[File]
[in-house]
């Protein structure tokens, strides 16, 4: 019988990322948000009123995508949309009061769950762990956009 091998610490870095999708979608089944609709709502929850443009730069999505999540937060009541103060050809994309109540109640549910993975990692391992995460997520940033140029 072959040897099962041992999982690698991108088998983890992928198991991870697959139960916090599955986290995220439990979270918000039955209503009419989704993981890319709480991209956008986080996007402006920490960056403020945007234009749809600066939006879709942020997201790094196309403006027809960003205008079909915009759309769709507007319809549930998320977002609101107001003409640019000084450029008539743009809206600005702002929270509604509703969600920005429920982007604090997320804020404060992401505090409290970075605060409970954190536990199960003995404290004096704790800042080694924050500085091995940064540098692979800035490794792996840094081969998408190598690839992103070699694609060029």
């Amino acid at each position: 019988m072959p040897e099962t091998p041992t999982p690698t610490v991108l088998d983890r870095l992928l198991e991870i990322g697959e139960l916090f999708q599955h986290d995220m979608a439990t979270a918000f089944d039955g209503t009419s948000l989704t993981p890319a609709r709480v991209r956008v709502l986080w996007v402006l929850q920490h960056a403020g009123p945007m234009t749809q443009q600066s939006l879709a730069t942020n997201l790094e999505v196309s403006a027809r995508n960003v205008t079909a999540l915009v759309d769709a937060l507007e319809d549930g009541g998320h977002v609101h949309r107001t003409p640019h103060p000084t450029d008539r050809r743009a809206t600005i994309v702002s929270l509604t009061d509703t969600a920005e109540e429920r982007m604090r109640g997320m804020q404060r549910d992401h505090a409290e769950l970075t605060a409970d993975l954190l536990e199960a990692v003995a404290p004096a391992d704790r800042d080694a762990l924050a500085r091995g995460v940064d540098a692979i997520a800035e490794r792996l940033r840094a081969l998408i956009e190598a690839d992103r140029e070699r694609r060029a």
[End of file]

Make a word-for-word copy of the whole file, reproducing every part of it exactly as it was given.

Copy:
[in-house]
């Protein structure tokens, strides 16, 4: 019988990322948000009123995508949309009061769950762990956009 091998610490870095999708979608089944609709709502929850443009730069999505999540937060009541103060050809994309109540109640549910993975990692391992995460997520940033140029 072959040897099962041992999982690698991108088998983890992928198991991870697959139960916090599955986290995220439990979270918000039955209503009419989704993981890319709480991209956008986080996007402006920490960056403020945007234009749809600066939006879709942020997201790094196309403006027809960003205008079909915009759309769709507007319809549930998320977002609101107001003409640019000084450029008539743009809206600005702002929270509604509703969600920005429920982007604090997320804020404060992401505090409290970075605060409970954190536990199960003995404290004096704790800042080694924050500085091995940064540098692979800035490794792996840094081969998408190598690839992103070699694609060029």
């Amino acid at each position: 019988m072959p040897e099962t091998p041992t999982p690698t610490v991108l088998d983890r870095l992928l198991e991870i990322g697959e139960l916090f999708q599955h986290d995220m979608a439990t979270a918000f089944d039955g209503t009419s948000l989704t993981p890319a609709r709480v991209r956008v709502l986080w996007v402006l929850q920490h960056a403020g009123p945007m234009t749809q443009q600066s939006l879709a730069t942020n997201l790094e999505v196309s403006a027809r995508n960003v205008t079909a999540l915009v759309d769709a937060l507007e319809d549930g009541g998320h977002v609101h949309r107001t003409p640019h103060p000084t450029d008539r050809r743009a809206t600005i994309v702002s929270l509604t009061d509703t969600a920005e109540e429920r982007m604090r109640g997320m804020q404060r549910d992401h505090a409290e769950l970075t605060a409970d993975l954190l536990e199960a990692v003995a404290p004096a391992d704790r800042d080694a762990l924050a500085r091995g995460v940064d540098a692979i997520a800035e490794r792996l940033r840094a081969l998408i956009e190598a690839d992103r140029e070699r694609r060029a």